I was amused at what looked like a bunch of headless humans sitting with a bend in their necks staring at an illuminated object as if their lives depended on it — like ostriches with their heads in the sand, oblivious to the sights and sounds of the environment in which they were seated.
Walking down the street I see children clumped in groups with cords creeping out of their shirts, climbing up and into their ears. They bounce, bob and dance to their own private concert — each one to a different rhythm, occasionally engaging in conversation and eye contact. Our children are following the pied piper down a path that sounds good, and yet can certainly lead to harm.
At a time when we are so connected and in touch with anything almost immediately after it happens, we are so not connected.
Instant access, as a society, allows us to know much more than we need to know — often times much more than we need to know about nothing. Our children are living in a time that we created. A time in which knowing too much has become too much.
We must reconnect them to themselves by reconnecting to ourselves. We must remove the distractions that surround us every minute of the day, a feat that requires sacrifice and planning.
Squeezing in a few times a week where our children disconnect is important. Learning to socialize is important.
Instead of sitting in a restaurant with your children, with all of your technology on the table, leave it in your purse or in your pocket. Or, better yet, in the car. Unless there is some reason that is life-altering or it happens to be your job, an hour or two at a restaurant ain’t gonna hurt nobody.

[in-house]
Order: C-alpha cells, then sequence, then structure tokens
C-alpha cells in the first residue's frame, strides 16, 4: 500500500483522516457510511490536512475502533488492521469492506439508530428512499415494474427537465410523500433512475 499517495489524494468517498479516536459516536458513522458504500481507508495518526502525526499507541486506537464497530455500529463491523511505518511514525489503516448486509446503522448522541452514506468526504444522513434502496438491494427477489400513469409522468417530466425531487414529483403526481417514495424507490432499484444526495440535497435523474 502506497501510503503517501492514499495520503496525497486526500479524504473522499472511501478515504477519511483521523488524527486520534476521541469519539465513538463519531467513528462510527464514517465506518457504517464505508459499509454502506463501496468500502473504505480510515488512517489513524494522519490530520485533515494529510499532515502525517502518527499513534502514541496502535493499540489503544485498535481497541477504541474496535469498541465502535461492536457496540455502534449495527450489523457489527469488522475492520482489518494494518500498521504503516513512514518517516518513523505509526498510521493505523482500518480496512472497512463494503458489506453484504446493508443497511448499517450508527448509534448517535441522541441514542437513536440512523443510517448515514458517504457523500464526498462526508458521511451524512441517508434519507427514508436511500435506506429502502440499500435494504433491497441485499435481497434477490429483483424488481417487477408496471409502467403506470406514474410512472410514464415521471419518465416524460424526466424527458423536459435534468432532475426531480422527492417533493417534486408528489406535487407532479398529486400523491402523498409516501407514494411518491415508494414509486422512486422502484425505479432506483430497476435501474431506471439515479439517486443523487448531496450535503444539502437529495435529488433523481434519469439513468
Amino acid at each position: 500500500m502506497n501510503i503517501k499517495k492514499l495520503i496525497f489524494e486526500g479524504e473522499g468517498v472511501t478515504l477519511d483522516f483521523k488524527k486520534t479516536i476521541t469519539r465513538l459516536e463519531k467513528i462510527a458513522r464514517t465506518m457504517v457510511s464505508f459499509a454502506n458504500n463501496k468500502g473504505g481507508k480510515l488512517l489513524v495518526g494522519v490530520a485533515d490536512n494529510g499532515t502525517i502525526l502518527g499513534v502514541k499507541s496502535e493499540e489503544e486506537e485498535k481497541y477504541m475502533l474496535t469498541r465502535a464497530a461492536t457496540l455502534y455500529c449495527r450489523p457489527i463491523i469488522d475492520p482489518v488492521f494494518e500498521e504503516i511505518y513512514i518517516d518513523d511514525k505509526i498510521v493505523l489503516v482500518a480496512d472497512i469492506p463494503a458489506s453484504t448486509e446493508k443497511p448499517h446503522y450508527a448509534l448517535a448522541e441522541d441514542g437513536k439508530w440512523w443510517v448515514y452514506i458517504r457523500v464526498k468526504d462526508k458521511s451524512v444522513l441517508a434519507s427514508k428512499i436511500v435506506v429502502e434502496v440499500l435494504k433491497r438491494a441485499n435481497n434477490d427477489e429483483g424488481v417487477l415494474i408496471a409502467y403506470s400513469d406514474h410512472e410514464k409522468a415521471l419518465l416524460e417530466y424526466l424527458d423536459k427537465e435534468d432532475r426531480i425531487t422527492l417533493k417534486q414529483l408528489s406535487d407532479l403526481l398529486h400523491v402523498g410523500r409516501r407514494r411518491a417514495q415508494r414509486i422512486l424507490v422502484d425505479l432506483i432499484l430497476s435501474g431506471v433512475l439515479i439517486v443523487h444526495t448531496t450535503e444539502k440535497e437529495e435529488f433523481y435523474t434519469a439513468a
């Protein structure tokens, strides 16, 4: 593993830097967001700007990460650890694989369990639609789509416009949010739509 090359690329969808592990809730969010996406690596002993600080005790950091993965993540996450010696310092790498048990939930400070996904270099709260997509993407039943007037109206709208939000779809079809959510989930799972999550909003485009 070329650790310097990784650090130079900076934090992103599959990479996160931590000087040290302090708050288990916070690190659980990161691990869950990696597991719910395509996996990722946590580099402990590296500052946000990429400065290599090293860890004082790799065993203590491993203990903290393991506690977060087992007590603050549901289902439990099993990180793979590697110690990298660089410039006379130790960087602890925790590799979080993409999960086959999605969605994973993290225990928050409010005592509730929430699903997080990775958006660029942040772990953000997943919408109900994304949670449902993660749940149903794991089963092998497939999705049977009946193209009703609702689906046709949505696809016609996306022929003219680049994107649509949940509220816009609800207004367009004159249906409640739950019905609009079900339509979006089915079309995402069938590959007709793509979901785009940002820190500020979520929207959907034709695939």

Ask your child to take the roving cord out of their ear, and do the same. Encourage them to listen to the music that is playing over the sound system at the restaurant. Pick your head up as they tune in, and tune into them.
Talk to your child, let them talk to you. Listen, look at them in the eyes, listen to the sounds of laughter, encourage them to order their own food, be kind to the wait staff and smell the food.
Ask them about their music and what they like, tell them what you did that day, touch their hands, tell them something you like about them.
Don’t lecture. Teach them to say please, thank you and excuse me (and not my bad), by you saying please, thank you and excuse me. Tell them you love them.
Time and connection are what our children will remember. Time and connection are what our children deserve.
• Yolande Barial is a Tracy resident and mom. She is among a select group of local residents with columns in the Tracy Press.